And, next day (September 19, 1973), he showed his true colours:
Most British businessmen, whether they have investments here or are interested simply in exporting to Chile, will be overjoyed at the prospect of consolidation which the new military regime offers … Those British subsidiaries and investments which have emerged from the last three years relatively unscathed – [various including Shell] … – are all breathing deep sighs of relief … One thing does seem certain to me. Now is the time to get in. If we delay too long, while we may not miss the bus, we are likely to have difficulty in finding a comfortable seat”.
The correspondence continued and it was clear that the British government was seeing the new military dictatorship as a major source of export revenue via arms deals.
The UK Ambassador wrote on October 1, 1973:
Circumstances also will push them into directions which British public opinion will deplore. But this regime suits British interests much better than its predecessor …
Various other exchanges between British officials confirms that the British export of arms (Hawker Hunter planes etc) would accelerate to the Dictatorship.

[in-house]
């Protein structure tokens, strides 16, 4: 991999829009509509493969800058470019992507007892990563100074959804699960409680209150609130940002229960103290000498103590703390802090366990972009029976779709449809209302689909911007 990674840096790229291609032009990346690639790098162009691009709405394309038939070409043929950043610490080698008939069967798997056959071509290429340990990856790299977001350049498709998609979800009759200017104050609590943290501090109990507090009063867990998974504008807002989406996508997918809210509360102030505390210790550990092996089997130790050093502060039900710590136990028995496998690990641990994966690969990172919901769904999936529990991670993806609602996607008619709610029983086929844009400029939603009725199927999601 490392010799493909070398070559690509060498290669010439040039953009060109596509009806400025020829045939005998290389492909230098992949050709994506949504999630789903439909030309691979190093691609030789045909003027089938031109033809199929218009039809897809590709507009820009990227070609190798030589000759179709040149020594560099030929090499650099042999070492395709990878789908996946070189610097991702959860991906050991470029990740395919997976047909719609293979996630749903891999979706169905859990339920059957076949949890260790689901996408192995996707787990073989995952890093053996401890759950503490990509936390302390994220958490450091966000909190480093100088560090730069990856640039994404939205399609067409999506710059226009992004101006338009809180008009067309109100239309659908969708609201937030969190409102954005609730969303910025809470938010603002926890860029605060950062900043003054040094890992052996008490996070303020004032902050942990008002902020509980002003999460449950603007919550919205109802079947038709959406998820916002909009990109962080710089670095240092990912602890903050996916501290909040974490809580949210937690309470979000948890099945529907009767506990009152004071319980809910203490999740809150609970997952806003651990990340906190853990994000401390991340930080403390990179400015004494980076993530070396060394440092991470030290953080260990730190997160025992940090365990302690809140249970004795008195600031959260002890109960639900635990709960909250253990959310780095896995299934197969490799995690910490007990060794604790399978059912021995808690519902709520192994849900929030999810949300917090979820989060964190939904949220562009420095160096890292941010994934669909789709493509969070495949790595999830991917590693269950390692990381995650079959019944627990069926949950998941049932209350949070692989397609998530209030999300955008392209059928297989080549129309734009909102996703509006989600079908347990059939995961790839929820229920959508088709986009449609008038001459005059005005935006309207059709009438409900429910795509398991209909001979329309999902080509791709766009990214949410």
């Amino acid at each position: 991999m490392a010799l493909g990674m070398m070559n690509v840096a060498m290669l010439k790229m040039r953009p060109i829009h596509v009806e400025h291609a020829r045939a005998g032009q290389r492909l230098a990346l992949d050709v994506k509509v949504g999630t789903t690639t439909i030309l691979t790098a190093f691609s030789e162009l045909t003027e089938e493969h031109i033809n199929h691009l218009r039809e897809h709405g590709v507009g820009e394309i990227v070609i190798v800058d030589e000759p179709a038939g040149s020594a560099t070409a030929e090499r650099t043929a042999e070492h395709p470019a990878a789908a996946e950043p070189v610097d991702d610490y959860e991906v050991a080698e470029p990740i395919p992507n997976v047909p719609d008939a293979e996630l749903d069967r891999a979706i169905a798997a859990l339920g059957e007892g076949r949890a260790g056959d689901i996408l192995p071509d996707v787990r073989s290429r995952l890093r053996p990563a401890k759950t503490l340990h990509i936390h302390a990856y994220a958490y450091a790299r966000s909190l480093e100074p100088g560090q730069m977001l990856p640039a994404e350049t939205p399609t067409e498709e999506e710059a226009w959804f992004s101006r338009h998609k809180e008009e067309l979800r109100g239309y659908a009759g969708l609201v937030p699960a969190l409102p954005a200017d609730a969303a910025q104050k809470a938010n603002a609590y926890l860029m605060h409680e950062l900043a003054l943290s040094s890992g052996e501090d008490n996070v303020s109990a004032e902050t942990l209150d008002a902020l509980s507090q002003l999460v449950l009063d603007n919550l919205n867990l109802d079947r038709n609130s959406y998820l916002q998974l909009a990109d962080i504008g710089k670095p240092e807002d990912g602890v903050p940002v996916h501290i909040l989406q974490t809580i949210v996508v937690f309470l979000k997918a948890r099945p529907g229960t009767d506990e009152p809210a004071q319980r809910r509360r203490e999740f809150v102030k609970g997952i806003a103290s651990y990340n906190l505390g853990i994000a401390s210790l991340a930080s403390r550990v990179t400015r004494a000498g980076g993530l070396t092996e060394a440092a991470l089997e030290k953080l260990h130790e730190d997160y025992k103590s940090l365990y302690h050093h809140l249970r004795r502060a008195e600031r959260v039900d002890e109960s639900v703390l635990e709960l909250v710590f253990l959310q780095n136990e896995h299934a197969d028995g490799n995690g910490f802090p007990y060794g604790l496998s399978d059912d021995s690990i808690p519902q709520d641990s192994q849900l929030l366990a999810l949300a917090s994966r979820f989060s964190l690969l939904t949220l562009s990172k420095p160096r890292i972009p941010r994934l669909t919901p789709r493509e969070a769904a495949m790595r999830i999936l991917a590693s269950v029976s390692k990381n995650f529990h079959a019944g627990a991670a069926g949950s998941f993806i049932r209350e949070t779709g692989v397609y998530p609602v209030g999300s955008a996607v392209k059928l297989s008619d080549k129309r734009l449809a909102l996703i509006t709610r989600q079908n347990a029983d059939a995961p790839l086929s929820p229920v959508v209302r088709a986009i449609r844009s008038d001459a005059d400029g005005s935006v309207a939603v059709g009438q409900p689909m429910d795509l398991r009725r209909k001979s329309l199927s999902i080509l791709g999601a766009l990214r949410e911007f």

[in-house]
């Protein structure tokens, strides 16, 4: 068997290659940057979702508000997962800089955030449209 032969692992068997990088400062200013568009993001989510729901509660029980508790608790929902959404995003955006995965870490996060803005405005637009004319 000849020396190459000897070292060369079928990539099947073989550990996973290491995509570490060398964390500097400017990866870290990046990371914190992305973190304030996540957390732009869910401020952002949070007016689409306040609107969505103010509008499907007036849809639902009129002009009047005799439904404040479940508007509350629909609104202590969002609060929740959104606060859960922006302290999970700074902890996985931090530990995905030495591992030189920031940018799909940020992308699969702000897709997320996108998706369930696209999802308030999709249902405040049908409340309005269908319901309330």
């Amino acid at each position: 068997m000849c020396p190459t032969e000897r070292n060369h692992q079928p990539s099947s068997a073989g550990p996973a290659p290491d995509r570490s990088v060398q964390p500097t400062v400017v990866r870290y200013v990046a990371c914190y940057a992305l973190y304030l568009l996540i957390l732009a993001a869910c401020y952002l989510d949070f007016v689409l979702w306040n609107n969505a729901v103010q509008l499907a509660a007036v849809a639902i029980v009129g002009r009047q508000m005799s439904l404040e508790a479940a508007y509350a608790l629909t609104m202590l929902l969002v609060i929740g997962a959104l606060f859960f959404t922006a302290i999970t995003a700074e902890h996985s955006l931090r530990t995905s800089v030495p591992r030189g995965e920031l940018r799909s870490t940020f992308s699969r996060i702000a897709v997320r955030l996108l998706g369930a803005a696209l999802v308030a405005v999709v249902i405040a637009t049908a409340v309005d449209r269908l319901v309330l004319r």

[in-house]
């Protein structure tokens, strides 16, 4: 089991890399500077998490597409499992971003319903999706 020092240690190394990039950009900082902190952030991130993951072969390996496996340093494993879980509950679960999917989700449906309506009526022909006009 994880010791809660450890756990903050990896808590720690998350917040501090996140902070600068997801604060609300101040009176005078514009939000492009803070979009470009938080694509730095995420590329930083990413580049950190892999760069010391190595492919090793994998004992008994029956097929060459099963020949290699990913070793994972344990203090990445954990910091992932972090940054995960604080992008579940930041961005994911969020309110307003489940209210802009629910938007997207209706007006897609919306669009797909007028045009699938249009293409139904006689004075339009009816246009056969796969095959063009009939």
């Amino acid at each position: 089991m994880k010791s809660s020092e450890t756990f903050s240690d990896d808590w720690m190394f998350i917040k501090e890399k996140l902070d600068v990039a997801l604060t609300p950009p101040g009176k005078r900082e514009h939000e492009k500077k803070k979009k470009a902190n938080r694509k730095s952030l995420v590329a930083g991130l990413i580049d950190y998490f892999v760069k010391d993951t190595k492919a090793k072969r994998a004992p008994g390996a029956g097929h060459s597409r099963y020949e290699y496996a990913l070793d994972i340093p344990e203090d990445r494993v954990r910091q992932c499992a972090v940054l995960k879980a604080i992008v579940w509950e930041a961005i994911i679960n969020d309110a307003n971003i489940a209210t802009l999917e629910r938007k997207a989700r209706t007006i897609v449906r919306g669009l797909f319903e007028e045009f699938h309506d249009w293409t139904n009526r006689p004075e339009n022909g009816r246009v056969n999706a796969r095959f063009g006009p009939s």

Never mind that:
1. During the Coup, “Chilean Air Force Hawker Hunters were putting on an impressive show of force… the Hawker Hunters dived down at the Moneda Palace and with remarkable accuracy released their aerial rockets. These did much damage and set the Palace on fire. The President’s residence on the outskirts of the city, where resistance was encountered, was similarly attacked”.
2. “There are lots of stories of deliberate killings and brutalities … There were reports of summary executions of some of those who resisted the Armed Forces, and the large-scale round-up of government supporters and sympathisers, particularly foreigners. Several thousand were held in the football stadium where some received very rough treatment.”